Totalitarian dictatorships, benevolent despotism and economic determinism are all ruling class viewpoints that belong in the socialism-from-above tradition. The fight for democratic power cannot be led by a ruling group working on behalf of the working class. Now, some on the left might disagree. What is wrong with a paternalistic politics if it improves workers' material conditions? The resolution to achieving socialism is fundamentally rooted on the insistence of workers power, not just the narrow focus of egalitarian economic consumption. Matching consumption for all people does not address the critical subject of agency: Who has the power and why the working class?

Hal Draper challenged the limitations of socialism-from-above systems--"dictatorships which crush independent trade unions as well as all political opposition and organize to maximize the exploitation of labor, in order to extract from the hides of the working masses sufficient capital to hasten industrialization at the tempo which the new rulers desire." Draper described a monolithic politics with a centrally planned economy that treated workers as disposable assets to fulfill artificial quotas and accumulate profits for the ruling class. Under these conditions, the state's responsibility is to guarantee the loyalty of masses dedicated to its apparatus, curtailing self-interested workers' struggle.

In Two Souls, Draper wrote about socialism's identity crisis--a crisis that very much still exists 50 years after its publication--an internal crisis of mine that I continue to address. One of the instigators responsible for this crisis were the Stalinist-type systems, not just capitalist nations demonizing and suppressing the Left. Draper describes the system that I had looked to:

[T]here are the Communist states whose claim to being "socialist" is based on a negative: the abolition of the capitalist private-profit system, and the fact that the class which rules does not consist of private owners of property. On the positive side, however, the socio-economic system which has replaced capitalism there would not be recognizable to Karl Marx. The state owns the means of production--but who "owns" the state? Certainly not the mass of workers, who are exploited, unfree and alienated from all levers of social and political control. A new class rules, the bureaucratic bosses, it rules over a collectivist system--a bureaucratic collectivism.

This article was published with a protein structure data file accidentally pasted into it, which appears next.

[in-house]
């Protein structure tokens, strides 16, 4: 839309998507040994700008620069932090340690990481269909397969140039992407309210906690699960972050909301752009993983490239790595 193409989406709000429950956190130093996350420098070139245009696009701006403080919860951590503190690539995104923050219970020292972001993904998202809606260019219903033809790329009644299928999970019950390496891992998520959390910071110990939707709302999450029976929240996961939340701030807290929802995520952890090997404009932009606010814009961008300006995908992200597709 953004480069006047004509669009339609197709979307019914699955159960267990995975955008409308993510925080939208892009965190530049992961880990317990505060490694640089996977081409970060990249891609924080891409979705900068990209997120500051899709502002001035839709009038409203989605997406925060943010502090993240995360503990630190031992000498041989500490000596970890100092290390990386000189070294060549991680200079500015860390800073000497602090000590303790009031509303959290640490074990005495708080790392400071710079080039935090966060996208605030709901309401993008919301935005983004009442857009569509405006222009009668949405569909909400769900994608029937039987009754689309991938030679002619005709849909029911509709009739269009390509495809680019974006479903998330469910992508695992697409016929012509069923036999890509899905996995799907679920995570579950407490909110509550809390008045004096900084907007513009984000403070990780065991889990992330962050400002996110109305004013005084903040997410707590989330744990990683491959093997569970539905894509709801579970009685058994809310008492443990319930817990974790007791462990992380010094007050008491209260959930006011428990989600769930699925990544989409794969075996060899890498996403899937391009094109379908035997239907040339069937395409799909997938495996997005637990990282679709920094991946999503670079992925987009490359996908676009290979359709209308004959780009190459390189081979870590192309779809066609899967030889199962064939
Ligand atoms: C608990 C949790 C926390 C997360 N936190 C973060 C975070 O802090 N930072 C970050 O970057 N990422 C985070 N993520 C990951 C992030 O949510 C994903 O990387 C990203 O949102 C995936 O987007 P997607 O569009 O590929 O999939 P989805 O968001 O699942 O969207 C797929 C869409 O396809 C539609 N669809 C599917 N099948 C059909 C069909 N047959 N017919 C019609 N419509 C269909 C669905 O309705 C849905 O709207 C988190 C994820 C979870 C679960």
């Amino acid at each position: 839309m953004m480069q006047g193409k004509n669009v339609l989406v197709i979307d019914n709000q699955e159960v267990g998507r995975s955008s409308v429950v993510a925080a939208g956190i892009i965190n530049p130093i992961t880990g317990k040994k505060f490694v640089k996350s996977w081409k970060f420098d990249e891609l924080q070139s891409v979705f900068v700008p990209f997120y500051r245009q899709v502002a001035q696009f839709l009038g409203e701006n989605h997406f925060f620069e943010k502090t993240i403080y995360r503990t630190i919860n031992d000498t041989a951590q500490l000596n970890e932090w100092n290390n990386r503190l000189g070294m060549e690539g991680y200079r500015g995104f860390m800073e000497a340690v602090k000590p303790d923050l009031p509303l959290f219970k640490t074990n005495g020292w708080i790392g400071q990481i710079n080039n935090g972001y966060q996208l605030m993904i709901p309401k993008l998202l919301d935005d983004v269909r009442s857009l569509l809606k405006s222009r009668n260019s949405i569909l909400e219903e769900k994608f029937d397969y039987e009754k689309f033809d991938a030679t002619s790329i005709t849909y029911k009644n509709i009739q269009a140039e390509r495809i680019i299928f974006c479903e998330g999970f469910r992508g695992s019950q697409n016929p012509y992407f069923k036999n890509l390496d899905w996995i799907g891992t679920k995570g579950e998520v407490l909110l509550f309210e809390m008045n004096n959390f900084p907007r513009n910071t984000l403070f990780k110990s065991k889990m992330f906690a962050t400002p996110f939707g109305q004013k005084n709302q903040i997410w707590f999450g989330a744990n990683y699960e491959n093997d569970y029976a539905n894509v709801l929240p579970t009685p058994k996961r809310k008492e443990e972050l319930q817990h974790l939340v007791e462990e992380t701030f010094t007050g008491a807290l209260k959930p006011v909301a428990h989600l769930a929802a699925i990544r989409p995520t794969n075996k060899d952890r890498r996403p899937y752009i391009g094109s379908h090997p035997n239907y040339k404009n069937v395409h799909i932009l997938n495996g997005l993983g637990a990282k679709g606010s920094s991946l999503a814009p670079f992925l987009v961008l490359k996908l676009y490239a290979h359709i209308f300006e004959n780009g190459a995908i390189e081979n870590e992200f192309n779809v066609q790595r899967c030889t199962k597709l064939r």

Fidel Castro's regime is the very personification of the socialism-from-above tradition--a benevolent despot who governed through his personal rule and constructed a one-party state that monopolized politics, regulated sociocultural expectations, and dominated all economic activity.

Once I learned about the differences between these two traditions of socialism, it became clear the reason why socialists need to choose a side--and Castro is on the wrong one.

Castroism: Stalinism in the Tropics

The mantra of the Cuban government for 25 years now is that the revolution cannot be faulted for its limitations. The system is "imperfect" because: one, the criminal U.S. embargo impedes Cuba's economic development; and two, the government abides by the slogan and policy of "la estrategia de perfeccionamiento," meaning that the process to upgrade the economic and political system is a gradual one. The Cuban government has used these two excuses to continue legitimizing the status quo. La estrategia simply indicated the need for gradual economic reforms amenable to free-market capitalism while maintaining the party dictatorship that still dominates. La estrategia is often equated with the Sino-Vietnamese models of radical economic change without political pluralism.

However, the real problem with the "reforms" is that the party elite and its functionaries do not openly acknowledge, much less challenge, the bureaucratic nature of their system--a system that hinders material and economic improvement for the Cuban people suffering decayed living conditions; and a system that creates oppressive barriers to any meaningful political challenge toward the regime's monopolization. The government doesn't even try to rectify its dictatorial institutions and practices--evidence of a bad case of socialism from above.

The time for revolutionary socialists to evaluate Fidel Castro is now. Questions about the nature of socialism are on the radar for people searching for viable alternatives to the insecurity of capitalism and the political deadlock--particularly in the United States. The question of the Cuban government's socialism-from-above characteristics are important especially today in the midst of a thawing in relations between Cuba and the United States. Additionally, Fidel Castro made his probable final appearance at the Seventh Congress of the Communist Party on April 19. For what may be remembered as a historic moment--Castro, known for his unpredictable discourse chose to stick to the bland script of the party congress's discussions.